Tarsnap - Online backups for the truly paranoid

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Running Tarsnap on multiple machines with the same key

Some users find it desirable to run Tarsnap on multiple systems with the same key id, as it may:

  • Improve the effectiveness of the deduplication.
  • Enable using systems with different levels of security / trust.

This is entirely possible, provided that:

  • You only run Tarsnap on one machine at once.
  • The machine running Tarsnap has a cache directory with an accurate view of the server state.

There are three methods: sharing the cache directory, copying the latest cache directory, and using tarsnap --fsck. In all cases, you should copy the tarsnap key file (or a subset key with reduced permissions) from one machine to the other.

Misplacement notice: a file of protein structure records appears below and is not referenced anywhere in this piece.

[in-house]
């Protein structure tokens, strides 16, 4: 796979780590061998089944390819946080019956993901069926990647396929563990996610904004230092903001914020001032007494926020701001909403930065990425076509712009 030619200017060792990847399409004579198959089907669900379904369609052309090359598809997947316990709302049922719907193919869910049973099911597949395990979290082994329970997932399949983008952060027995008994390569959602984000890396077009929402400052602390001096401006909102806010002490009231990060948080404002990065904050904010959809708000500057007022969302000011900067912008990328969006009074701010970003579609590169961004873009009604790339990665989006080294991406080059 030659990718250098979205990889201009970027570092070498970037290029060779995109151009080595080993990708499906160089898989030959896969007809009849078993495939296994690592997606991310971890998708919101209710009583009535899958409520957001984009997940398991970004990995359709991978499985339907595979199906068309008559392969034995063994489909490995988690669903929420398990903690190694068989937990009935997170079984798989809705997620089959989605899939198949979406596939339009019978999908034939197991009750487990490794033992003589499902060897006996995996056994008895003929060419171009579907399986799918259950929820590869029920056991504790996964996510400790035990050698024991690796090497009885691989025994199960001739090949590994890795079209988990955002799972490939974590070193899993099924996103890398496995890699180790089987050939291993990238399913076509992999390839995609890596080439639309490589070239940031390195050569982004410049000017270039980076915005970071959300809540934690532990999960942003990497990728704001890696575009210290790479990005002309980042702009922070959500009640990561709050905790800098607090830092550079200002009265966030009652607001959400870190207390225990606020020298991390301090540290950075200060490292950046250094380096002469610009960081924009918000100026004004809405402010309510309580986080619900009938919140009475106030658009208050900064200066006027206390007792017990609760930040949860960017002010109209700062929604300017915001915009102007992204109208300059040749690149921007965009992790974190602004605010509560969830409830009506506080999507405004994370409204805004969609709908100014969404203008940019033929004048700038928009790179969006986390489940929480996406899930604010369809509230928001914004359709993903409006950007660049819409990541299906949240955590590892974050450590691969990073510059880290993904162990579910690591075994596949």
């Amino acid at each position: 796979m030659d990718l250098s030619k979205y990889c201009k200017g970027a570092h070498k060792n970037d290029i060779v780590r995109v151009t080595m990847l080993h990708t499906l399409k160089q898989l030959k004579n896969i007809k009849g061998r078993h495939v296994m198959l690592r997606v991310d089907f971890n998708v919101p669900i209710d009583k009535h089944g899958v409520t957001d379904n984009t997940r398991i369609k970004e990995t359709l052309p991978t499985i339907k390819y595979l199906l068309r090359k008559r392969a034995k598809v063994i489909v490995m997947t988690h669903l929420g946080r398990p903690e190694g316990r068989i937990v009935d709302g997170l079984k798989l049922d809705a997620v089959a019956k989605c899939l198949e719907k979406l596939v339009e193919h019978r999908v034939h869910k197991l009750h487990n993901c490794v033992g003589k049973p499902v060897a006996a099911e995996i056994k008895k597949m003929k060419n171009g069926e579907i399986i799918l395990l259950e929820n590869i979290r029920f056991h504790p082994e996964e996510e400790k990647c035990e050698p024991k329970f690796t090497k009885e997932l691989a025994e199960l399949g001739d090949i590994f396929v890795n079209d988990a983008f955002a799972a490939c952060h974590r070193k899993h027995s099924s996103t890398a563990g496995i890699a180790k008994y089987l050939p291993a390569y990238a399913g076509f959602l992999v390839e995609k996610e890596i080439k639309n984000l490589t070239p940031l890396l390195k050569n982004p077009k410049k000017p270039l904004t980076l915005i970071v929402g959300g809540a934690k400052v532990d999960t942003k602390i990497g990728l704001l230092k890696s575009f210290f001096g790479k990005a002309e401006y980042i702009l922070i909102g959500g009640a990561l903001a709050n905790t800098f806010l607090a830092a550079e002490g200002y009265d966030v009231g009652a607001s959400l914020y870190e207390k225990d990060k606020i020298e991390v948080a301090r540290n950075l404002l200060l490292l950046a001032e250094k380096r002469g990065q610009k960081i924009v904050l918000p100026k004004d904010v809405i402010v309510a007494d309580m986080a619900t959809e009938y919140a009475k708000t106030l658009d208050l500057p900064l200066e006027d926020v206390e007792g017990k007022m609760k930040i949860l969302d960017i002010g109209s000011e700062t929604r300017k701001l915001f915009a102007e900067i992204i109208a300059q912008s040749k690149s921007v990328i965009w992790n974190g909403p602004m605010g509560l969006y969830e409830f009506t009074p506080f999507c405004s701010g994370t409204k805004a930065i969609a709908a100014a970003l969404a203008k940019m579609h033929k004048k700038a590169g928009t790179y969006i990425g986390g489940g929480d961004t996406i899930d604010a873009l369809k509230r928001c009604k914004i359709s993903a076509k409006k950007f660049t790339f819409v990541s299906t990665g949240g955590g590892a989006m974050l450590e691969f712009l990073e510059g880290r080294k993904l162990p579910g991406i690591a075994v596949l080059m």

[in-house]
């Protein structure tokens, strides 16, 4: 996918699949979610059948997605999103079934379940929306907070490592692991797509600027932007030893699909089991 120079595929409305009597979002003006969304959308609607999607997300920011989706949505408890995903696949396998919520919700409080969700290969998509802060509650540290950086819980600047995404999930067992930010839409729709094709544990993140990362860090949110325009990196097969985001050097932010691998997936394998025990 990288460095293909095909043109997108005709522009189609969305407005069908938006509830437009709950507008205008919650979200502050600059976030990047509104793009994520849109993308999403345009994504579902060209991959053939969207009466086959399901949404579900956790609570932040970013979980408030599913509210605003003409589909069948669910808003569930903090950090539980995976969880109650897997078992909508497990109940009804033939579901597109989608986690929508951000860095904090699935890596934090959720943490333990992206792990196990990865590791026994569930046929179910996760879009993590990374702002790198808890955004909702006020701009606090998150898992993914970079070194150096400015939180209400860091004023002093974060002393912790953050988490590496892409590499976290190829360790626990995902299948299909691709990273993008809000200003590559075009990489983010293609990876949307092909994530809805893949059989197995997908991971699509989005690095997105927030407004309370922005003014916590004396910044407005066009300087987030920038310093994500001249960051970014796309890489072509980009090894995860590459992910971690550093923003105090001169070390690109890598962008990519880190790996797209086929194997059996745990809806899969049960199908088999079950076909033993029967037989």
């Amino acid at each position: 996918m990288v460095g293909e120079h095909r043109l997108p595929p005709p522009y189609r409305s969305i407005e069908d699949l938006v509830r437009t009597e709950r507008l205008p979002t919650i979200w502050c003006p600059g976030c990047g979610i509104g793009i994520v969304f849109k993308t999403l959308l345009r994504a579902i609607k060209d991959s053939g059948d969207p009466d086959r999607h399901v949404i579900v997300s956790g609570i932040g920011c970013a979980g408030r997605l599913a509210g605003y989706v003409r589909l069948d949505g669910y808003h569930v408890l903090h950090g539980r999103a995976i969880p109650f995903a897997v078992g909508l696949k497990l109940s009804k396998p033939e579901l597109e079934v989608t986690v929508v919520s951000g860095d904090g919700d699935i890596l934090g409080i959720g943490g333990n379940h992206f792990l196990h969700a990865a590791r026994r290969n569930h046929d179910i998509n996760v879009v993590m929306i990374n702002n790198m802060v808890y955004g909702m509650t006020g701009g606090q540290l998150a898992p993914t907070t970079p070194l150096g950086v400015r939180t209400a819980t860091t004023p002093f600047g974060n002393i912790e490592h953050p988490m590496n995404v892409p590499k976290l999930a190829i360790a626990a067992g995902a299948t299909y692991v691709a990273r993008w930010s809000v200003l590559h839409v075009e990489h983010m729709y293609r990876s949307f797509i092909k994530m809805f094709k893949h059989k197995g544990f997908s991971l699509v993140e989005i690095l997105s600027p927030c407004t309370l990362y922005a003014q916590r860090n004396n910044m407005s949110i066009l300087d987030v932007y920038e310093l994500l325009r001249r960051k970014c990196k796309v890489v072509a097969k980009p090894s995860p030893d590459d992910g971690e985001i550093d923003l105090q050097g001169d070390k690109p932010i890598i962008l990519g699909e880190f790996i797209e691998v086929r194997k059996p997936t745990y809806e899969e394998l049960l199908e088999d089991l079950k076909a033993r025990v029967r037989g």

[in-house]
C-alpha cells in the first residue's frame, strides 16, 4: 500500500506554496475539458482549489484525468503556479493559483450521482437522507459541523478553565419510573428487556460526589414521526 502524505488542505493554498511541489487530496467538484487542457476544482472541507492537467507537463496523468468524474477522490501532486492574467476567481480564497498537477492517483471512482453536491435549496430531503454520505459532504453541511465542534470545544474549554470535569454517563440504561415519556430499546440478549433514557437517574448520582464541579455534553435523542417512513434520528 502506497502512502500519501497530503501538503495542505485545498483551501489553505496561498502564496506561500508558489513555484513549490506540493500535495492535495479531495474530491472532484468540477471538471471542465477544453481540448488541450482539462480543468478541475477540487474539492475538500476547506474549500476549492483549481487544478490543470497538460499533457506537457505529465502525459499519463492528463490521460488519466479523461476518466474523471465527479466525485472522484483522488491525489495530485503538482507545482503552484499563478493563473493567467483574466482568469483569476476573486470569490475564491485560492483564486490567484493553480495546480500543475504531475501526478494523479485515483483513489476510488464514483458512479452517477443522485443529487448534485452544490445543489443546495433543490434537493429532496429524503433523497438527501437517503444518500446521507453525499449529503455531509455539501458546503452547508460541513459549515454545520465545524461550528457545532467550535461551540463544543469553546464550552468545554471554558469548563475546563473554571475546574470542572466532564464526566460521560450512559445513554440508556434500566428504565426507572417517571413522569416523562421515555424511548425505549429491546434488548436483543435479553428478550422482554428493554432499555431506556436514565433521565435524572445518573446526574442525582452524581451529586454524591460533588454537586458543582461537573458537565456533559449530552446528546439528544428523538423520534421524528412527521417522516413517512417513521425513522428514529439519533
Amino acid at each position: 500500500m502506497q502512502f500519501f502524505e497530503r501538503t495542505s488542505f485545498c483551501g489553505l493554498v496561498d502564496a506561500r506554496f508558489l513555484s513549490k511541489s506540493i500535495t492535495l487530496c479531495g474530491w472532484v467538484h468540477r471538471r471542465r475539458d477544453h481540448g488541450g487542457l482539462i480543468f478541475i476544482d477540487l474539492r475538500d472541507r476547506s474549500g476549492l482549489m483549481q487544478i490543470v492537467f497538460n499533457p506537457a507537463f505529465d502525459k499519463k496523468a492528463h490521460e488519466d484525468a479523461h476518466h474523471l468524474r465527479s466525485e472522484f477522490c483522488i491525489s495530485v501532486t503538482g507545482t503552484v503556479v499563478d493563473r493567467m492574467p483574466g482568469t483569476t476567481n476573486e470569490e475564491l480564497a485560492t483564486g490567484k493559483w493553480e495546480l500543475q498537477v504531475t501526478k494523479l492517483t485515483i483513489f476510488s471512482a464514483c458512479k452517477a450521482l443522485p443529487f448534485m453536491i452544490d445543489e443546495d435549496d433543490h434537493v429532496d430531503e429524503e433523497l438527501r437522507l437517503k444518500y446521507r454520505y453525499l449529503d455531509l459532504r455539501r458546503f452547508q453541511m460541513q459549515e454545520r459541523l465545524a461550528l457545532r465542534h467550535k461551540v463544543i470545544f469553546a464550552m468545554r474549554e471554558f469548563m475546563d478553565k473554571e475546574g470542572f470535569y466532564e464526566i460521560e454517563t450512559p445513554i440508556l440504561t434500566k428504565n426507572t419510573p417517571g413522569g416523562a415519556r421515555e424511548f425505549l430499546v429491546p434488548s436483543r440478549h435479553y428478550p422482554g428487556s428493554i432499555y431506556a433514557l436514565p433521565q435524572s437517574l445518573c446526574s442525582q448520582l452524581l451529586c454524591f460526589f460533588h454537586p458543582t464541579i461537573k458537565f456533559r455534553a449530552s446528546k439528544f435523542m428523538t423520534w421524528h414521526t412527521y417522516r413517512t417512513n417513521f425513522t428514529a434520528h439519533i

Shared cache directory

If you have a shared cache directory (e.g., via NFS or SMB), then that cache directory will naturally be up-to-date. We recommend that you use a lock file to ensure that only one machine tries to use this cache directory at once.

Copying the latest cache directory

Rather than having a network shared directory, you could copy the latest version of the cache directory from one system to all other systems.

Naturally, care must be taken so that you do not copy an old cachedir onto the newest version. If that occurs, you can get the latest cachedir by running tarsnap --fsck on one system, then copying the repaired directory to other systems.

Using tarsnap --fsck

Running tarsnap --fsck will reconstruct the cache directory in order to match the Tarsnap server state; you could therefore run this command immediately before performing a backup on each machine. However, --fsck needs to download all the metadata for each archive, which is ~0.1% of the total archive size. Depending on your internet connection (and CPU for processing the metadata), this could take a while.